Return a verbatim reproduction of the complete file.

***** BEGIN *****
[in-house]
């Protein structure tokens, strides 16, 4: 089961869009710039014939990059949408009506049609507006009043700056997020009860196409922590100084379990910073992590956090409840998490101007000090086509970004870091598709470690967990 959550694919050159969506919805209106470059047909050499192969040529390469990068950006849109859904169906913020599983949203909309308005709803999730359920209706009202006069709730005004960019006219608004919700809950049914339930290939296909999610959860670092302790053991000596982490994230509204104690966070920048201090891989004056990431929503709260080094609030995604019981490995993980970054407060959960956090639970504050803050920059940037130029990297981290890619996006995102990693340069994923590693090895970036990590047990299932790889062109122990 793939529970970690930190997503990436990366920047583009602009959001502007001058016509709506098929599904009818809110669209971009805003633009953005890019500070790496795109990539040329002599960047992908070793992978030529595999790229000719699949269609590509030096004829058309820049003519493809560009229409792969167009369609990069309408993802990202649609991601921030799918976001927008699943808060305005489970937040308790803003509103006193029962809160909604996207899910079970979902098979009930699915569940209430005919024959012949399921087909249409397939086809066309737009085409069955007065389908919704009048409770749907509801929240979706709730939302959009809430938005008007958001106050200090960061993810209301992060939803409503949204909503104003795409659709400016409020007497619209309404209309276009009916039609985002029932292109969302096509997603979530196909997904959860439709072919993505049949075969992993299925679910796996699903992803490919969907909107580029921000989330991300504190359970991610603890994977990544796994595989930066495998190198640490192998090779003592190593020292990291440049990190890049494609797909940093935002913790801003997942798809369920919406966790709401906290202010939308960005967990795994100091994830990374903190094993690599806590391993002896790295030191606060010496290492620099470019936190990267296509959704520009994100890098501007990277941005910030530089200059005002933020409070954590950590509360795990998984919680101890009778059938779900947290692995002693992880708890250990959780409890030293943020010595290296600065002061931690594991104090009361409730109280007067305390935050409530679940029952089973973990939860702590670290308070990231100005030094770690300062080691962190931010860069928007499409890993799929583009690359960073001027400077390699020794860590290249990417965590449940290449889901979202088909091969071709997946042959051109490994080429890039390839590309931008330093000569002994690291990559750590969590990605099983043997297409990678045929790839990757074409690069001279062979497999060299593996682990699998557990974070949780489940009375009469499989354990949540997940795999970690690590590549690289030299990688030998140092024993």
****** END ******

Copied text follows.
[in-house]
């Protein structure tokens, strides 16, 4: 089961869009710039014939990059949408009506049609507006009043700056997020009860196409922590100084379990910073992590956090409840998490101007000090086509970004870091598709470690967990 959550694919050159969506919805209106470059047909050499192969040529390469990068950006849109859904169906913020599983949203909309308005709803999730359920209706009202006069709730005004960019006219608004919700809950049914339930290939296909999610959860670092302790053991000596982490994230509204104690966070920048201090891989004056990431929503709260080094609030995604019981490995993980970054407060959960956090639970504050803050920059940037130029990297981290890619996006995102990693340069994923590693090895970036990590047990299932790889062109122990 793939529970970690930190997503990436990366920047583009602009959001502007001058016509709506098929599904009818809110669209971009805003633009953005890019500070790496795109990539040329002599960047992908070793992978030529595999790229000719699949269609590509030096004829058309820049003519493809560009229409792969167009369609990069309408993802990202649609991601921030799918976001927008699943808060305005489970937040308790803003509103006193029962809160909604996207899910079970979902098979009930699915569940209430005919024959012949399921087909249409397939086809066309737009085409069955007065389908919704009048409770749907509801929240979706709730939302959009809430938005008007958001106050200090960061993810209301992060939803409503949204909503104003795409659709400016409020007497619209309404209309276009009916039609985002029932292109969302096509997603979530196909997904959860439709072919993505049949075969992993299925679910796996699903992803490919969907909107580029921000989330991300504190359970991610603890994977990544796994595989930066495998190198640490192998090779003592190593020292990291440049990190890049494609797909940093935002913790801003997942798809369920919406966790709401906290202010939308960005967990795994100091994830990374903190094993690599806590391993002896790295030191606060010496290492620099470019936190990267296509959704520009994100890098501007990277941005910030530089200059005002933020409070954590950590509360795990998984919680101890009778059938779900947290692995002693992880708890250990959780409890030293943020010595290296600065002061931690594991104090009361409730109280007067305390935050409530679940029952089973973990939860702590670290308070990231100005030094770690300062080691962190931010860069928007499409890993799929583009690359960073001027400077390699020794860590290249990417965590449940290449889901979202088909091969071709997946042959051109490994080429890039390839590309931008330093000569002994690291990559750590969590990605099983043997297409990678045929790839990757074409690069001279062979497999060299593996682990699998557990974070949780489940009375009469499989354990949540997940795999970690690590590549690289030299990688030998140092024993």